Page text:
In the mid-1990s, the National Science Foundation privatized the internet. Various telecomunnications companies took over the actual moving of data, and by and large that’s gone well at the backbone level. (If you don’t have unmetered high-speed internet in your home for under US$40 a month, blame the US telephone companies, because that’s what the rest of the first world has.) In addition to moving bytes, though, the internet also depends on some bookkeeping. Our computers use Domain Name Service to translate names like into numbers like This implies a registration scheme for keeping track of all of the names and numbers, and big computers to let everybody on the internet look up names. The NSF handed a monopoly on this function to Network Solutions, later acquired by Verisign. NetSol/Verisign has <a href=“>abused the monopoly and accumulated 270 complaints and an unsatisfactory rating from the BBB and a <a href="legal injunction against fraudulent advertising. They’re scum, basically. And they’re the people who maintain the DNS system.

Before last week, when you typed in a name that didn't exist, you got an error. Unless you used MSN or one of the other seach engines that shows you advertising instead. But the underlying internet mechanism sent back an error for non-existent domains. People who design internet applications depend on this behavior, just as they depend on many other standard behaviors of the internet, as determined by a set of rules called Requests For Comment. These are the blueprints for the internet, and each document can take several years of design, testing, and argument before it is approved.

Last week Verisign decided to unilaterally change the behavior of the internet. Because they can, and because they profit from it. When you look for a non-existent domain, you now get a Verisign advertisement instead of an error. This is bad for two reasons. First, it breaks a lot of things, such as spam tests that detect bogus domains in the source address. Second, it ignores and undermines the very successful design process of the entire internet.

The internet's first response was to treat this as a bug and people started changing their software to ignore Verisign's change. Finally, under intense pressure, including from ICANN, the semi-legitimate governing body of the internet, Verisign announced:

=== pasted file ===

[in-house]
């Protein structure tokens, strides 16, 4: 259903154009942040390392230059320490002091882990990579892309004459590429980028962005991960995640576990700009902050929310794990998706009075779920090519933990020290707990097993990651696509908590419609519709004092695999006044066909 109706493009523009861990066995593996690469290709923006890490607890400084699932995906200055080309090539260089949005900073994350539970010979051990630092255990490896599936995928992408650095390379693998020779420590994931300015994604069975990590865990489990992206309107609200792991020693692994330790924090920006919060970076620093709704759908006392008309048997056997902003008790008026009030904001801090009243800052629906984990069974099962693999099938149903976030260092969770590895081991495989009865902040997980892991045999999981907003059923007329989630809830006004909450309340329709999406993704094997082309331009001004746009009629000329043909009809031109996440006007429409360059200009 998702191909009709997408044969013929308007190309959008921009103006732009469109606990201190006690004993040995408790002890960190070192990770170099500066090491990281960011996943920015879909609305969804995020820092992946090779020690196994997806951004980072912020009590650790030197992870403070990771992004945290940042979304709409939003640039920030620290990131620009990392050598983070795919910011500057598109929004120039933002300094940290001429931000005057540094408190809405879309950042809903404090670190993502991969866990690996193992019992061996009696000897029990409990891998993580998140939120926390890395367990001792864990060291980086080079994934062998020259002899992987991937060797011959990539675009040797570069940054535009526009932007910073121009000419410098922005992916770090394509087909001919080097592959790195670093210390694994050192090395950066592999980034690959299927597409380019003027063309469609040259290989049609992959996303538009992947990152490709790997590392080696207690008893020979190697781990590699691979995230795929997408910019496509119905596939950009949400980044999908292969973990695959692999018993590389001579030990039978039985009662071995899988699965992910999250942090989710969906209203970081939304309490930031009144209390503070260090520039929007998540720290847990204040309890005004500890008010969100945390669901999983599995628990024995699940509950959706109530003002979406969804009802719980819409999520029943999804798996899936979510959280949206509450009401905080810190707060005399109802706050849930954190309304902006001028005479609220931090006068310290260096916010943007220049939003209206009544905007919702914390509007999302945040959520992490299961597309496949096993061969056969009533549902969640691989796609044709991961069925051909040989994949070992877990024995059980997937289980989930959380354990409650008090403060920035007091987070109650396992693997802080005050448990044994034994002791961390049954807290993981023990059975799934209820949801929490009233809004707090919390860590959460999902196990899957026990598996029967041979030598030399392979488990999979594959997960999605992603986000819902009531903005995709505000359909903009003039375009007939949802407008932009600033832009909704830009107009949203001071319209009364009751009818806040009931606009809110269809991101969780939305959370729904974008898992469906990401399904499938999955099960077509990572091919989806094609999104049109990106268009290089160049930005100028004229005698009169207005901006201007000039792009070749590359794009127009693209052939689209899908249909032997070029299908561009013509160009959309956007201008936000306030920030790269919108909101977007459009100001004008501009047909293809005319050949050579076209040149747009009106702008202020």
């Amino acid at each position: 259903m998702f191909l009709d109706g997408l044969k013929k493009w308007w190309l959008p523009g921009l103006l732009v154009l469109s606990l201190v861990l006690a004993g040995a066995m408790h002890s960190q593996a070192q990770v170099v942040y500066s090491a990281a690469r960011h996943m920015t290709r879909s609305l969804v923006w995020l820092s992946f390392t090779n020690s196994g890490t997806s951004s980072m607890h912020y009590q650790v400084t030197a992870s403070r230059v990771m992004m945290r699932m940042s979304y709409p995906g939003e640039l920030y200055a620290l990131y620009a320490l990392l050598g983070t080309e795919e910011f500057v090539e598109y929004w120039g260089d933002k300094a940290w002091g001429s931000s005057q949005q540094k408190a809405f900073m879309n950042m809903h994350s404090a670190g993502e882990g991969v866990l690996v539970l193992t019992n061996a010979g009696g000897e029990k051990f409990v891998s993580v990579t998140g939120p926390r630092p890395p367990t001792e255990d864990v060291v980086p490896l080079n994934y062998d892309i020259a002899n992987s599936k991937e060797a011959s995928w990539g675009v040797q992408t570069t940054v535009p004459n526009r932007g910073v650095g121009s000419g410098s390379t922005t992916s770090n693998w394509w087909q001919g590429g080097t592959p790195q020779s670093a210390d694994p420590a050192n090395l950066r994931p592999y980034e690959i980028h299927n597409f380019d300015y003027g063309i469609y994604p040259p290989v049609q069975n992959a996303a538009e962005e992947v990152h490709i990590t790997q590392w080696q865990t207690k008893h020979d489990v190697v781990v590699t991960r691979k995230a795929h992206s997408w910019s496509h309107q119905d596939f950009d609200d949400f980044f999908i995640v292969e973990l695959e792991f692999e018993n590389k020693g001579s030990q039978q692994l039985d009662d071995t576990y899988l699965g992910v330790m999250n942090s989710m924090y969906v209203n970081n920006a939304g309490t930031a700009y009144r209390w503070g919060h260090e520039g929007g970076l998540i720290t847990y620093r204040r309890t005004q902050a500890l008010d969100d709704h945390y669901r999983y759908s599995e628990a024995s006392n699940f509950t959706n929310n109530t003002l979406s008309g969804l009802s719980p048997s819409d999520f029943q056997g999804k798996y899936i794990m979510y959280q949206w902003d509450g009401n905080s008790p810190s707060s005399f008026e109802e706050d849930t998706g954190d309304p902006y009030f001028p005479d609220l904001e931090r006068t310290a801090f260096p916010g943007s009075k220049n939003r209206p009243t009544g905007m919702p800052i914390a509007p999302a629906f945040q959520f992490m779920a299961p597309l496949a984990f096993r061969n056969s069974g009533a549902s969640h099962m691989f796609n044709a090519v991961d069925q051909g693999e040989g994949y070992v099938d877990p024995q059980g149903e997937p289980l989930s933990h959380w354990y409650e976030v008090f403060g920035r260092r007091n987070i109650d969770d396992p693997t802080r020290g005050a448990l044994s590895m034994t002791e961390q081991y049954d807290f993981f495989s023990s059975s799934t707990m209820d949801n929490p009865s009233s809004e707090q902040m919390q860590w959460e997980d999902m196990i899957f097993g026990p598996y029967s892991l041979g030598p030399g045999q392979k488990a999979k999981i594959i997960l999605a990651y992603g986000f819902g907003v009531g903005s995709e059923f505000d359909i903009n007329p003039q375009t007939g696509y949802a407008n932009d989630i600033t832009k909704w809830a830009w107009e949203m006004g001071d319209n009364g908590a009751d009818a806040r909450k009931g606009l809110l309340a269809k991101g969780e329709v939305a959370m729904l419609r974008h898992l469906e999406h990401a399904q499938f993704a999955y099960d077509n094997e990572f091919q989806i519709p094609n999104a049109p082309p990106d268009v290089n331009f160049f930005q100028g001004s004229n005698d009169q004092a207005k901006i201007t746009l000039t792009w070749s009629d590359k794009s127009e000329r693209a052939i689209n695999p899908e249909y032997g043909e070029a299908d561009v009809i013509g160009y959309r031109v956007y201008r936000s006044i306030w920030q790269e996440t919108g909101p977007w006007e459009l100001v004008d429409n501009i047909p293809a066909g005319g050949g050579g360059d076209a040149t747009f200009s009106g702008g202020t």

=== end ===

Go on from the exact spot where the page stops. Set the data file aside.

"Without so much as a hearing, ICANN today formally asked us to shut down the Site Finder service," Russell Lewis, executive vice president of VeriSign's Naming and Directory Services Group, said in a statement. "We will accede to the request while we explore all of our options." As of 3:30 p.m. PDT Friday, the site was still up.

Hearing? Why the hell should you get a hearing? You ignored decades of procedure to commit an action of private gain and now you want a hearing before giving it up?

Meanwhile, on a seemingly unrelated topic, the telemarketers are upset about all the phone calls they're getting since Dave Barry published their phone number:

''The ATA received no warning about the article from Barry or anyone connected with him,'' Searcy said. ``. . . the Barry column has had harmful consequences for the ATA. An ATA staffer has spent about five hours a day for the past six days monitoring the voice mail and clearing out messages.''

That's correct: The ATA received NO WARNING that it was going to get unwanted calls! Not only that, but these unwanted calls were an INCONVENIENCE for the ATA, and WASTED THE ATA'S TIME!

My question is, when these people steal from or harrass others (respectively) and then complain about the consequences, do they honestly feel aggrieved, or are they putting on a show? Do they really not understand the origins and legitimacy of the backlash?